Wineglass Bay road trip
Halfway between Launceston and Hobart lies breathtaking Wineglass Bay. Easily mistaken for paradise in pictures, and in person too, this is one part of Tasmania you won’t want to miss.
Just over a two-hour drive from Launceston, we arrived at Freycinet National Park to glimpse the sea sparkling beyond the bushland. Sadly, we weren’t able to stay long, but the stunning scenery certainly made me want to come back to this beautiful corner of our country. If you have time, accommodation is available at Coles Bay, ranging from camping and caravan sites to cabins, hostels, B&Bs and resorts.
Head south to Hobart
After a two-and-a-half-hour drive south of the Freycinet peninsula, you’ll find yourself in Tasmania’s capital, Hobart. A hive of activity, Australia’s second-oldest city is hard not to fall in love with – especially with its rich colonial heritage and charm.
With no shortage of sights to see, Hobart really does have something for everyone, with plenty to do and eat.
Salamanca Place is a must-see spot with its sandstone warehouses lined in a row, dating back to the 1830s whaling era. And you’ll be spoilt for choice when it comes to bars, cafes and restaurants – such as Grape, a lively local wine bar that serves delicious tapas and pizzas and makes for a great spot for dinner. The Salamanca Market – which takes place there every Saturday morning, and has since 1972 – is not to be missed. The market is packed with local creatives selling their wares and there are countless food trucks – so hold off on eating breakfast until you get there!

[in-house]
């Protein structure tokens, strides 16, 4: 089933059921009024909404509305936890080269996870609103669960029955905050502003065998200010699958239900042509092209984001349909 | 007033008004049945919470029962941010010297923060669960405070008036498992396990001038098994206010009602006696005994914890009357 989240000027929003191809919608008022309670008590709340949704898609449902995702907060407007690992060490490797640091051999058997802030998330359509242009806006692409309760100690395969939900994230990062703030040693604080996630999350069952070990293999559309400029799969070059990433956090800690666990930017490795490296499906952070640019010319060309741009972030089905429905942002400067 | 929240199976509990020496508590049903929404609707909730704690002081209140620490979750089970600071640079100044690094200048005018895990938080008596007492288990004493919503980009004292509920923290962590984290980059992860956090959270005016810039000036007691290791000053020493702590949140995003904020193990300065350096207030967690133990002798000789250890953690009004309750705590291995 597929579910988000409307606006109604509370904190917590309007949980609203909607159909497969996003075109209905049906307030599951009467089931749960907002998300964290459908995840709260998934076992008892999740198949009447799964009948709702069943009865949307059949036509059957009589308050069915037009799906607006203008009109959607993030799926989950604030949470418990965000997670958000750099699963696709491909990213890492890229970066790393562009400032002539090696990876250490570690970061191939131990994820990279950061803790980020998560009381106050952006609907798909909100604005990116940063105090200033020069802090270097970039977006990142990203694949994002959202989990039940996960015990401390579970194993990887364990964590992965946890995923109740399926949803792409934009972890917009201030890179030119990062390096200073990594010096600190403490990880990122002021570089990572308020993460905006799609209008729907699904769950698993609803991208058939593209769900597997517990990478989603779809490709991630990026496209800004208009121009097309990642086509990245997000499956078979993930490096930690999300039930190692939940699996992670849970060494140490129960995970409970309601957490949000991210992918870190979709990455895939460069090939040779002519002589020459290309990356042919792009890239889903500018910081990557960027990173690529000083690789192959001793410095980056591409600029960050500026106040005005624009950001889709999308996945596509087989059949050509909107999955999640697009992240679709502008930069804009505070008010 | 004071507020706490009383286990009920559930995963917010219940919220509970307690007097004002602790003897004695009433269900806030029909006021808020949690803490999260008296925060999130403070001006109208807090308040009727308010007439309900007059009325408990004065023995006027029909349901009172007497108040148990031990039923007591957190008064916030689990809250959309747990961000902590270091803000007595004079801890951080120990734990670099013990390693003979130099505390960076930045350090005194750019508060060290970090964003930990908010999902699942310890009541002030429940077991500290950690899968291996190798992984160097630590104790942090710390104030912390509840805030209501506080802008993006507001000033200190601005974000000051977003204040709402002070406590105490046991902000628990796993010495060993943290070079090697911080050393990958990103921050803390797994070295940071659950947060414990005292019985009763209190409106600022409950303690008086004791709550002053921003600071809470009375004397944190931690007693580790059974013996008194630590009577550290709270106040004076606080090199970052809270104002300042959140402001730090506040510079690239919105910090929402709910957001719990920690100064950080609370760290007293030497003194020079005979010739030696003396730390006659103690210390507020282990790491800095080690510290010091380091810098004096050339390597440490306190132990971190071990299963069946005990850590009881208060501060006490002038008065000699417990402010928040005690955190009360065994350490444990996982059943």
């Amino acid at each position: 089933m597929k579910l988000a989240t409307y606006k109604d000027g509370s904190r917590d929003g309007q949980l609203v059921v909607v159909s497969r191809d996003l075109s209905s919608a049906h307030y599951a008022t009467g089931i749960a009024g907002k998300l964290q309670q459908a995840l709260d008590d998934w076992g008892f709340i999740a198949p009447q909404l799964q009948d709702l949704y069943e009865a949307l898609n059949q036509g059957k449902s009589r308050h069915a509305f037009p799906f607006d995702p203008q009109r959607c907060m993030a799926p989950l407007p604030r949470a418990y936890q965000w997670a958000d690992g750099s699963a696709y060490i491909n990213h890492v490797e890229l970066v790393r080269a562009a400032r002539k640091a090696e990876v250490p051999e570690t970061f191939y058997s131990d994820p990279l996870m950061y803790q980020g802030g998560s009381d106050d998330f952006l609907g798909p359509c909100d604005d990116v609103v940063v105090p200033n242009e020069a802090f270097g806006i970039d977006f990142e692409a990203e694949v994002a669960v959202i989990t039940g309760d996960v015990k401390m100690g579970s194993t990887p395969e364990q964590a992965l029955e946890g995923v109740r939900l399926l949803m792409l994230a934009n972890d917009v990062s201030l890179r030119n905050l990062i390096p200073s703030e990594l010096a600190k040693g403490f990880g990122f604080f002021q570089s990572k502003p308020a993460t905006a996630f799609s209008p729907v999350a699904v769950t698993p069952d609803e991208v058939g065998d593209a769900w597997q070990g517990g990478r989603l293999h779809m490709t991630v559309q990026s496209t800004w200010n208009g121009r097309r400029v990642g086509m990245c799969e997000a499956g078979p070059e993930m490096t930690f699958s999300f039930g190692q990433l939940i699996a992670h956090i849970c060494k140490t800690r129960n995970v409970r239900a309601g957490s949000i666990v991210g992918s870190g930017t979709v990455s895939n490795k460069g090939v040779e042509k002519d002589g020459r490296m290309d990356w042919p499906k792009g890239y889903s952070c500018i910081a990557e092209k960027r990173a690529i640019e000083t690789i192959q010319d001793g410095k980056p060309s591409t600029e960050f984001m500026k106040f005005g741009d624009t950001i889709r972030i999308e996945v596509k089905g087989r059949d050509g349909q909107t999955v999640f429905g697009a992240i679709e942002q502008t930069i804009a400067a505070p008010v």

If you need to walk off all that eating, Mount Wellington offers spectacular sprawling views of Hobart. Drive, hike or bike your way up and down and reward yourself with a visit to Cascade Brewery, nestled in the mountain’s foothills.
While there’s certainly more to Hobart than MONA, there is no disputing Hobart philanthropist David Walsh has turned the Australian art world on its head with is innovation. There’s nothing quite like MONA anywhere else in the country, the entire experience of visiting this progressive gallery will leave you thinking about it for months on end.